It has always been my opinion that Bergevin will demonstrate to me that he is serious about a Stanley Cup when Desharnais is no longer a Montreal Canadien. Desharnais will not work at 3C long term, and I lack confidence in how Therrien will make up for that. This storyline may become more significant for the Habs as the season progresses.

Take the Lead

What the heck happened in the Habs dressing room last season? We will never know. But there is no doubt that Bergevin felt he needed to address a leadership void, and this was a significant part of his decision-making when trading for Shea Weber.

Will the addition of Shea Weber and the return of Carey Price be enough to bring this group back together?

The Back-Up Plan

None of us blinked when Tokarski unseeded Budaj. And we barely noticed when Condon unseeded Tokarski the following year. Who cares, right? How significant is your back-up goalie when your starter is the best player in the world?

To the chagrin of many, the predictions of the analytics community were realized last year when Carey Price suffered a season-ending injury after playing just 12 games. With the Six Million Dollar Man out, the team’s weaknesses were exposed and the season was lost.

With Al Montoya signed, we can assume Condon has now been unseeded. But is the back-up plan adequate? If Carey Price goes down for another extended period, are the Habs any better off with Montoya than with Condon? Have team weaknesses been addressed sufficiently to minimize over-reliance on Carey Price? Do we hope we never find out?

True Grit

The latest phrase in Habs mantra is that of “being hard to play against.” The players have confirmed they got the message, loud and clear, that they were not.

Marc Bergevin has tackled this issue, perhaps more fiercely than any other. Shea Weber, Andrew Shaw and Bobby Farnham are all described as gritty and dreaded opponents. It remains to be seen how much this identity shift will impact on the score sheet.

Good Night, and Good Luck

P.K. Subban is gone. There was no bigger story in all of Habsland this summer than the departure of our beloved P.K. We’ve been through the stages of grief, multiple times. But he is gone. There is no choice but to wish him well, and to embrace Shea Weber.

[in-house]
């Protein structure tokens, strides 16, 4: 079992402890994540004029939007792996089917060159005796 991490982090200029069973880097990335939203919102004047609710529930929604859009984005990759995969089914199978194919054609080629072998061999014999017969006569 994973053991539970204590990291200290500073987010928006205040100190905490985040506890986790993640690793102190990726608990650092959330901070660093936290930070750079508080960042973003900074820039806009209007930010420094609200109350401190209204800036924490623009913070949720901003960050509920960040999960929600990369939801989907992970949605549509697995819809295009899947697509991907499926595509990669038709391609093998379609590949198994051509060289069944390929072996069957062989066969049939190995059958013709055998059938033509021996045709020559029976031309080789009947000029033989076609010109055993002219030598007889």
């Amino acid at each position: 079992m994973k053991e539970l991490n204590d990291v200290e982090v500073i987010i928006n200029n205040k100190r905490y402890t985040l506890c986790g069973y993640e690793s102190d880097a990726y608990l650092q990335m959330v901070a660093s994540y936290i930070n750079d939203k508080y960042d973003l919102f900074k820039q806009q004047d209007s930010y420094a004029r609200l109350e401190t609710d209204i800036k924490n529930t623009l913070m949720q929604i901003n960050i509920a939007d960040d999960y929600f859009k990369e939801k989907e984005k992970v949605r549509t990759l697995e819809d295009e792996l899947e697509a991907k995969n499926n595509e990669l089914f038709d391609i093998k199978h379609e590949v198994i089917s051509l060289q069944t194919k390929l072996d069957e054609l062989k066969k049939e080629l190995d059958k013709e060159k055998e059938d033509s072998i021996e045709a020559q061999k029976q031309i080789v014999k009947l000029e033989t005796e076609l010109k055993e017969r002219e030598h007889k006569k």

Is Bergevin’s work with the defensive group complete? Is Weber’s partner already on the roster, or should we look for another move? This is perhaps the most unresolved Habs storyline, and there is no doubt that the climax will not occur until training camp, or perhaps even as late as trade deadline day.


It has been an eventful summer of Habs stories. Of course we’re amused by Patrick Roy’s latest display, and we’ll be curious to see where Vesey lands. But for genuine Habs fans, our attention is always drawn to what may unfold in the days and weeks that lie ahead for the team we love.

Just a few more weeks to training camp. Hold tight.

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3 Responses to The Summer of ’16… A Habs Review

  1. This has all been gone over and over again. Boring

    zak August 17, 2016 at 1:15 pm Reply
    • Perhaps you didn’t understand that the author was writing a review of the summer and going over the storylines heading into the new season that will be tackled. Not every fan is glued to hockey throughout their summer so it’s a nice recap of what happened and things to keep an eye on.

      Cam Hunter August 17, 2016 at 5:50 pm Reply
    • A review is to look at something again, to describe or show a series of things that happened in the past. 😉

      Michael Gomez August 17, 2016 at 5:52 pm Reply